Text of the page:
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Therapeutic delivery


The effectiveness of any potentially cancer therapeutic drug or gene is limited by its ability to selectively enter into cancer cells without harming the surrounding normal healthy cells.


Research at CCRC, in collaboration with several European partners, has led to the development in improved methods for delivering chemotherapeutic drugs. These are delivered directly into tumours, using mild electrical pulses applied to the tumour, to allow them to saturate the tissue (Electrochemotherapy).


In clinical trials at CCRC, extremely positive responses have been seen in patients with cancer including those who did not respond to radiotherapy and chemotherapy. Just over 85% of tumour nodules have regressed after one application of the new treatment, with over two thirds of nodules completely removed. Breakthroughs such as this demonstrate the potential to improve the toxicity of a cancer drug without the side effects normally associated with chemotherapy.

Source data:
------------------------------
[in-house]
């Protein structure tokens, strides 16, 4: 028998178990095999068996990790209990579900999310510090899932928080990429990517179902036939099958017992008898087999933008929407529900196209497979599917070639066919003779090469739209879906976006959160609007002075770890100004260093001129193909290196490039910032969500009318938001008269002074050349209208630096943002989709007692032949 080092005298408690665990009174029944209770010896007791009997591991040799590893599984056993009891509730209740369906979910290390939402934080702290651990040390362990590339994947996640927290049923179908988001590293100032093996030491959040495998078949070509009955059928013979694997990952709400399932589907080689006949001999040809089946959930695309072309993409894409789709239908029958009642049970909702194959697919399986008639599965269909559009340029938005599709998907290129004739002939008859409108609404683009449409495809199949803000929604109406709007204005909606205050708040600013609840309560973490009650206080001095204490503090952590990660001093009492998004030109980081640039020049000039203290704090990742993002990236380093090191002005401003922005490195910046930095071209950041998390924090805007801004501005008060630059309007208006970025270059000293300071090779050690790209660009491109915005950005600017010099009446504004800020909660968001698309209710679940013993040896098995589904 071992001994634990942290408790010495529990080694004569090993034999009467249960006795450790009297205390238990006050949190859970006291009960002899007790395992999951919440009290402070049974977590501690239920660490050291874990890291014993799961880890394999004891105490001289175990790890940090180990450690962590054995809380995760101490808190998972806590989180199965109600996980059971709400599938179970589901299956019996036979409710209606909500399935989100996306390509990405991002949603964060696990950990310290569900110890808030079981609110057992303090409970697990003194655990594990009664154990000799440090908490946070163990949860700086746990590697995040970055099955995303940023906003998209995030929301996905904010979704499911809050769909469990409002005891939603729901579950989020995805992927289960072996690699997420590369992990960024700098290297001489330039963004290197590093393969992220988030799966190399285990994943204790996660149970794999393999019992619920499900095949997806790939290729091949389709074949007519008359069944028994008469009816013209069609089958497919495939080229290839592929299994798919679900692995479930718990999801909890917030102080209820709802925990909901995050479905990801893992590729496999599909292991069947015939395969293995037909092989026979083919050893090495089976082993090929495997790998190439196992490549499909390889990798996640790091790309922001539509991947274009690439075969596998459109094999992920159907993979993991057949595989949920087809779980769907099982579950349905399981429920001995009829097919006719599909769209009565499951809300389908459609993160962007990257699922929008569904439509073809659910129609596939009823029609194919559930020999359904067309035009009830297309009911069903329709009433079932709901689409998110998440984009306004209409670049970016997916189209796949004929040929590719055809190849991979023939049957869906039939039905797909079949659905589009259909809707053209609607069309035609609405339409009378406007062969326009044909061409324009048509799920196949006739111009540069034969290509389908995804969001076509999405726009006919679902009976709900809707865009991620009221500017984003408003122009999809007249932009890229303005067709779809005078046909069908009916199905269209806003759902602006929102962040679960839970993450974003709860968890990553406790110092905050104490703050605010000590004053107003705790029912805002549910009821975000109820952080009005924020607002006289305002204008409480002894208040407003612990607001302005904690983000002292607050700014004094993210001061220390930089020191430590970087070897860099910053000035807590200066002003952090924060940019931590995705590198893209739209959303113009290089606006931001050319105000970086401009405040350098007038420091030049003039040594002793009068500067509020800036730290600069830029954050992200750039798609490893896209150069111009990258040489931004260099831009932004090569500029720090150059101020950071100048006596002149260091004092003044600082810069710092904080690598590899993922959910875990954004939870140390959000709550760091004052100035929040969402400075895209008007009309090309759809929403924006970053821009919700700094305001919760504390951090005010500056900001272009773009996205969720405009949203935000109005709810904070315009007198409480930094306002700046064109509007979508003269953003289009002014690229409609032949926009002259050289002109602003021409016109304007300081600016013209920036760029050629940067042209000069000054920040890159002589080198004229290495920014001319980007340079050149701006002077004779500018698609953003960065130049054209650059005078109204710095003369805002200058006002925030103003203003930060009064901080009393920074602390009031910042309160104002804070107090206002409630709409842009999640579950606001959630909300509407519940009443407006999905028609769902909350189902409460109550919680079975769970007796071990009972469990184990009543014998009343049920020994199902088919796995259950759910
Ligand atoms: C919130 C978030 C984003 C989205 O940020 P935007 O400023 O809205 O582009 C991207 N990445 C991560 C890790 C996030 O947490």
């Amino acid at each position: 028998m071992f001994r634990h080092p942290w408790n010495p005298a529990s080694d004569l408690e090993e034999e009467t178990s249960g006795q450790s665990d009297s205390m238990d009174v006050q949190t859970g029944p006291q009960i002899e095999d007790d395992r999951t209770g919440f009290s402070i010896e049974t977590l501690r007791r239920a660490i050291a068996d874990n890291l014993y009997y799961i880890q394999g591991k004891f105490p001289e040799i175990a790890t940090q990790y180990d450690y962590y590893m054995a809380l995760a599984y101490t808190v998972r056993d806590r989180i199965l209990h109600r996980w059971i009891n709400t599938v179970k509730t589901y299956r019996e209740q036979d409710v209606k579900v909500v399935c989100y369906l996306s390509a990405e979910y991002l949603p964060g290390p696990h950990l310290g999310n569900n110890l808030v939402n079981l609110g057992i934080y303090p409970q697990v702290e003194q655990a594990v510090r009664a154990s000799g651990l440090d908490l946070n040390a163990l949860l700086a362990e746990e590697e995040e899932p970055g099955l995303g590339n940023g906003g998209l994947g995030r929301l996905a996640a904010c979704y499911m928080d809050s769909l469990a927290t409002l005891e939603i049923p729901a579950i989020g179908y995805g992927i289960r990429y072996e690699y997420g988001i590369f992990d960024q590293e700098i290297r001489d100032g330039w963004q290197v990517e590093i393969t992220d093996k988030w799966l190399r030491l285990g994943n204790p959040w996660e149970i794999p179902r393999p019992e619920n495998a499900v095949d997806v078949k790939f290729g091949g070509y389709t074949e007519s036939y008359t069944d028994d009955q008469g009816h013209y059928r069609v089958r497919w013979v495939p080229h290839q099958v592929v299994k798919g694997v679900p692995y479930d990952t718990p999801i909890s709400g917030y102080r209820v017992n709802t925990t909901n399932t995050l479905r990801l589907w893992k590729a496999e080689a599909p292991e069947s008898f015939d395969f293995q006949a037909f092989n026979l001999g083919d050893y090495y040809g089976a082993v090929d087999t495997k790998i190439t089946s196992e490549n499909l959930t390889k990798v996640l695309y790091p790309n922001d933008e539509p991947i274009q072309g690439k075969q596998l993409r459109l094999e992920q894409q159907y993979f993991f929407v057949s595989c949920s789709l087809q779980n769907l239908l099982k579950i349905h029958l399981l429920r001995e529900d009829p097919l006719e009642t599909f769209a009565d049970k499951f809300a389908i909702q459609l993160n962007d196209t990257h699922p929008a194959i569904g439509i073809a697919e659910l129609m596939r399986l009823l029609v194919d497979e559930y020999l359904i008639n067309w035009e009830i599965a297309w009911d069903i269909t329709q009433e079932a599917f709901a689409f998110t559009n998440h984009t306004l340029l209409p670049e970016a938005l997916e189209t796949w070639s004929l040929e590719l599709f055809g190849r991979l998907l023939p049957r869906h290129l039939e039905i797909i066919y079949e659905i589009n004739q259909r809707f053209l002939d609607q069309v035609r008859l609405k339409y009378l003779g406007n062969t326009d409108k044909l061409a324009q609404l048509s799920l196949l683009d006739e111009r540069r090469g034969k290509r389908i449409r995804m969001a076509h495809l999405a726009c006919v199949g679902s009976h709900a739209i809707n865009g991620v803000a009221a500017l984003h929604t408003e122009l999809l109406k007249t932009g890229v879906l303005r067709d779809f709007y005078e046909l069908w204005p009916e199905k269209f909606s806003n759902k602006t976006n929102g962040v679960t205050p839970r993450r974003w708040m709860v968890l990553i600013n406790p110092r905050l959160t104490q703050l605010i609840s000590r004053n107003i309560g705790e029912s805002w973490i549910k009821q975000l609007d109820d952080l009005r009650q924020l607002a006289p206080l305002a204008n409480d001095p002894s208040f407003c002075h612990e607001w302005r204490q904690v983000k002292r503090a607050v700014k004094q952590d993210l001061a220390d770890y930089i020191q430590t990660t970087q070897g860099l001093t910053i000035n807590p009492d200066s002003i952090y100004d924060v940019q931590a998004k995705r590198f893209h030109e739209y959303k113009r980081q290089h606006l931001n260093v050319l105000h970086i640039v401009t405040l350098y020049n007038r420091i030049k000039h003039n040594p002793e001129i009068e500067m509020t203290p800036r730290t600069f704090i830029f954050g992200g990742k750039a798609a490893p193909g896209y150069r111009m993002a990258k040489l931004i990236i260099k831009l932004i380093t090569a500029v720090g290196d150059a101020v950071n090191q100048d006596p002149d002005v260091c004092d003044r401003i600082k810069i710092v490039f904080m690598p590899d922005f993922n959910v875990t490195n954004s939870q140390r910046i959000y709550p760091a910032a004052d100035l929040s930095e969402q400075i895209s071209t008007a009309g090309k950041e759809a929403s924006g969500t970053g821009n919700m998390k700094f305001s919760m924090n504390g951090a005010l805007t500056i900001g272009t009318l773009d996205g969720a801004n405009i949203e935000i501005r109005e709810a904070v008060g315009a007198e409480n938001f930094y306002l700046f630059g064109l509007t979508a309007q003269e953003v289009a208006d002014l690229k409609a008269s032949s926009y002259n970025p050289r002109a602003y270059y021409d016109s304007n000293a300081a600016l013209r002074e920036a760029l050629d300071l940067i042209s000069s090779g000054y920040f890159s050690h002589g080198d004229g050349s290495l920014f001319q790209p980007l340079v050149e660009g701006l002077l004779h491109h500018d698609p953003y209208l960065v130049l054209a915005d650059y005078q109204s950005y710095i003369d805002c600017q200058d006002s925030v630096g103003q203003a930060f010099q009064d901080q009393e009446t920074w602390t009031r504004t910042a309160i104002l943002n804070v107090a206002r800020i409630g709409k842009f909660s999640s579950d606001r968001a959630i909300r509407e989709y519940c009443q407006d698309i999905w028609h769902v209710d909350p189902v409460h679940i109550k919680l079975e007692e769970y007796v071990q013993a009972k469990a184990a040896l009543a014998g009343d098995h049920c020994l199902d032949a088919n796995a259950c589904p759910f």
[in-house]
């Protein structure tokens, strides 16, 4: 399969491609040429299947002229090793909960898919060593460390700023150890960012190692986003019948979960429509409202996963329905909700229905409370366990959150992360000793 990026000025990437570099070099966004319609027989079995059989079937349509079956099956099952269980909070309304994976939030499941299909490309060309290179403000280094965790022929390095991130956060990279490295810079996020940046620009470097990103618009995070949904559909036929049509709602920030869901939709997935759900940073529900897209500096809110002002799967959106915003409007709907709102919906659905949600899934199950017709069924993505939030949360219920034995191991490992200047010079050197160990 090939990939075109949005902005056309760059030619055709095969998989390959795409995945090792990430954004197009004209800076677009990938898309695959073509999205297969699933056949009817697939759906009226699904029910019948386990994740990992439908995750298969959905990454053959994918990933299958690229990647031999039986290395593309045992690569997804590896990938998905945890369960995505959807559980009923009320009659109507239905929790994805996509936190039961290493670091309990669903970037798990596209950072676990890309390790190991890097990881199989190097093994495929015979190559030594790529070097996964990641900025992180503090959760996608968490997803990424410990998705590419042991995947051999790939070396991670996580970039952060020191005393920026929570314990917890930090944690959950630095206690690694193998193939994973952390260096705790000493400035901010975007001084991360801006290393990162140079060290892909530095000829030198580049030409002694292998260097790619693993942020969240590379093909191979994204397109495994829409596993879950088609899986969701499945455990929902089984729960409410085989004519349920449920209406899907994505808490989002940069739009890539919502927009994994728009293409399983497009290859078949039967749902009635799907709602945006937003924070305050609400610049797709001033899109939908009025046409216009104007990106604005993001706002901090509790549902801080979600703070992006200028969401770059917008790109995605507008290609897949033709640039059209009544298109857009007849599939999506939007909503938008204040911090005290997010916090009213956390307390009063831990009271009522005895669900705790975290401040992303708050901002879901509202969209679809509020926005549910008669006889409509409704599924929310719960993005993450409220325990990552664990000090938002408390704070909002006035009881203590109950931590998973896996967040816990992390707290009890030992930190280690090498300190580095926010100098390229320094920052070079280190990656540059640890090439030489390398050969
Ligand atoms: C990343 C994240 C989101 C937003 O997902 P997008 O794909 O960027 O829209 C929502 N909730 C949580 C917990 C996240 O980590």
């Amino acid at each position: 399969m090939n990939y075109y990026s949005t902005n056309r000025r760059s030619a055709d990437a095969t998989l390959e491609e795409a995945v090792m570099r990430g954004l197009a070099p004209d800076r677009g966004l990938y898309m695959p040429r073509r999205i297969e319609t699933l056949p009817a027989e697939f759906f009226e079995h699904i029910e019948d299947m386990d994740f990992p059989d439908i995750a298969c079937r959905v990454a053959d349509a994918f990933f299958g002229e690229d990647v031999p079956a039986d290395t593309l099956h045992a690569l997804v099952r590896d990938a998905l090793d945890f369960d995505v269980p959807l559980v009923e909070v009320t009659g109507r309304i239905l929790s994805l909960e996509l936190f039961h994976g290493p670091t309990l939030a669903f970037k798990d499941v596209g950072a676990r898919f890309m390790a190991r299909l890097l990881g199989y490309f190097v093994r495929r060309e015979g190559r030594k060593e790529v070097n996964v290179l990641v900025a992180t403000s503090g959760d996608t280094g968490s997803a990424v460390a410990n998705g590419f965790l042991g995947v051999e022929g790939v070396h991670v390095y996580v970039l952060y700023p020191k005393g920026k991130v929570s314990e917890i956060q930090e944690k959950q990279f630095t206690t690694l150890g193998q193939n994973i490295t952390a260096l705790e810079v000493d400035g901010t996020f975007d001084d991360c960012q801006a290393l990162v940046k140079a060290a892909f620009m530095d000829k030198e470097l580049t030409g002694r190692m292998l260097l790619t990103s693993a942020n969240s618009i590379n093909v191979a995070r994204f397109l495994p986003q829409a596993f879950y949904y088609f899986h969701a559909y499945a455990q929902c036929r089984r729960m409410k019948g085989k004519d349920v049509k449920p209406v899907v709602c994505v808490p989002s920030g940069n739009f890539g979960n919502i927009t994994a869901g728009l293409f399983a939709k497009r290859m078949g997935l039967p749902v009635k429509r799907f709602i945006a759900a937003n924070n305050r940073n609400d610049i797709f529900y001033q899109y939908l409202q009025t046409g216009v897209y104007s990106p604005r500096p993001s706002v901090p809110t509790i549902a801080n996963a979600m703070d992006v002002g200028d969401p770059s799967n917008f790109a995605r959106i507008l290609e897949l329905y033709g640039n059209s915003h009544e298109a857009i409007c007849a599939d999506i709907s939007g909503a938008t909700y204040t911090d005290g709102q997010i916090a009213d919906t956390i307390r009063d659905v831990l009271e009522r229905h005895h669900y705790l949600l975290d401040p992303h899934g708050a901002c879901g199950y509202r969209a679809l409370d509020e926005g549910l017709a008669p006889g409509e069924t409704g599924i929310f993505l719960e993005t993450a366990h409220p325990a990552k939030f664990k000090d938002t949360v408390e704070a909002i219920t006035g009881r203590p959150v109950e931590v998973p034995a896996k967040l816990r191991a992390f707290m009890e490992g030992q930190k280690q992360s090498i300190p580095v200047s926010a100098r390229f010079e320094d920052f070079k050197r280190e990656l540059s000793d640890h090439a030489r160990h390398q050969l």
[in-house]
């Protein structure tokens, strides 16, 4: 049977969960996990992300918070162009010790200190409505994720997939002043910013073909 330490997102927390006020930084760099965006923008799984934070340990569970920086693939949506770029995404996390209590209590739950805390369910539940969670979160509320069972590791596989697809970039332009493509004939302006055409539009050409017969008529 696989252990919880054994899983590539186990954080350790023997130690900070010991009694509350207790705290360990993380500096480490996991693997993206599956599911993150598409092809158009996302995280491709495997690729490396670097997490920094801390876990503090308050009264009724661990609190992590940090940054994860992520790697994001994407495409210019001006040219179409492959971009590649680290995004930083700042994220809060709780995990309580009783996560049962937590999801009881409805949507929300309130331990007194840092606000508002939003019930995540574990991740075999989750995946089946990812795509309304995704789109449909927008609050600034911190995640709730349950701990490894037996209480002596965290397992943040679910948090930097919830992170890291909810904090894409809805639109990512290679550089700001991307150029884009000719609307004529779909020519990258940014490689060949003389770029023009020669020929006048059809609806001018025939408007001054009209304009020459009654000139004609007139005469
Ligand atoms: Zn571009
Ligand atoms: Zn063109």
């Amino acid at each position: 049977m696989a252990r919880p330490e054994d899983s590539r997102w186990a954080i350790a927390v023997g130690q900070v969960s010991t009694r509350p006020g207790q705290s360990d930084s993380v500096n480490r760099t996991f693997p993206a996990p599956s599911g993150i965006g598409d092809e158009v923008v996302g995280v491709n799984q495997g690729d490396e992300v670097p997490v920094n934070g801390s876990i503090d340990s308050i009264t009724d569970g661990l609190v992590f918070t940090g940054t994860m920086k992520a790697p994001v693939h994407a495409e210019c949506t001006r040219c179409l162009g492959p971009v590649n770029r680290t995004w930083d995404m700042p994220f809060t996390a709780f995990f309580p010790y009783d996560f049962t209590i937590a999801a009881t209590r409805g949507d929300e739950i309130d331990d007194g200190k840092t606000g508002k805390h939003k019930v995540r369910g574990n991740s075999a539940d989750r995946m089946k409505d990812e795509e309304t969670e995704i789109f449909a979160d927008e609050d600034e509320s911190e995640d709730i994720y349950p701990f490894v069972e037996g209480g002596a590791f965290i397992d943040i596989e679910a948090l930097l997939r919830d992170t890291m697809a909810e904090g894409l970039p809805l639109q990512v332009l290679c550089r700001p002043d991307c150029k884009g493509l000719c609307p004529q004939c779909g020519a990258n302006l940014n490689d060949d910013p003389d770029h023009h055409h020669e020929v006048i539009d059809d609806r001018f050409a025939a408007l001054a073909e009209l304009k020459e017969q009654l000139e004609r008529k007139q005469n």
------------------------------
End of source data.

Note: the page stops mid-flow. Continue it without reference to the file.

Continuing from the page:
Our focus over the coming years is to develop improved delivery systems that can be applied using endoscopic surgery thereby improving the recovery and comfort of many patients. The advance of improved surgical options to remove primary cancers using endoscopic tools and new treatments, such as electro-chemotherapy, will greatly reduce the recovery time of patients, resulting in the treatment being made available to those presently considered unsuitable for surgery.